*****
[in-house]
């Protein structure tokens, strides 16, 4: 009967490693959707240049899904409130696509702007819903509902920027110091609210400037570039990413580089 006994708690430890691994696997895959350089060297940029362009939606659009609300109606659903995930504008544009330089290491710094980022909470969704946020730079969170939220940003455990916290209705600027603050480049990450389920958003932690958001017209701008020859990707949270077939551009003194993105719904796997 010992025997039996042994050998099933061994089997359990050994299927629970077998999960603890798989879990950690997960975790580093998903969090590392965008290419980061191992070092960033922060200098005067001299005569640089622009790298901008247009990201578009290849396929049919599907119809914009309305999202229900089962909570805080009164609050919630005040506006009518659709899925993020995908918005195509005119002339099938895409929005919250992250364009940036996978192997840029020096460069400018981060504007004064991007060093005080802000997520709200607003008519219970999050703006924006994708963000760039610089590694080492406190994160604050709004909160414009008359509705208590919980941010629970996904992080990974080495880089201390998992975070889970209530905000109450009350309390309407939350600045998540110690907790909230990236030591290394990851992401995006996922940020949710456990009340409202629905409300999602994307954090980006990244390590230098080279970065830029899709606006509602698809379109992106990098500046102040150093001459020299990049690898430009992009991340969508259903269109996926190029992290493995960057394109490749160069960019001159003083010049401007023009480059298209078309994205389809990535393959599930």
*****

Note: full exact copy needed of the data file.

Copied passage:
[in-house]
């Protein structure tokens, strides 16, 4: 009967490693959707240049899904409130696509702007819903509902920027110091609210400037570039990413580089 006994708690430890691994696997895959350089060297940029362009939606659009609300109606659903995930504008544009330089290491710094980022909470969704946020730079969170939220940003455990916290209705600027603050480049990450389920958003932690958001017209701008020859990707949270077939551009003194993105719904796997 010992025997039996042994050998099933061994089997359990050994299927629970077998999960603890798989879990950690997960975790580093998903969090590392965008290419980061191992070092960033922060200098005067001299005569640089622009790298901008247009990201578009290849396929049919599907119809914009309305999202229900089962909570805080009164609050919630005040506006009518659709899925993020995908918005195509005119002339099938895409929005919250992250364009940036996978192997840029020096460069400018981060504007004064991007060093005080802000997520709200607003008519219970999050703006924006994708963000760039610089590694080492406190994160604050709004909160414009008359509705208590919980941010629970996904992080990974080495880089201390998992975070889970209530905000109450009350309390309407939350600045998540110690907790909230990236030591290394990851992401995006996922940020949710456990009340409202629905409300999602994307954090980006990244390590230098080279970065830029899709606006509602698809379109992106990098500046102040150093001459020299990049690898430009992009991340969508259903269109996926190029992290493995960057394109490749160069960019001159003083010049401007023009480059298209078309994205389809990535393959599930």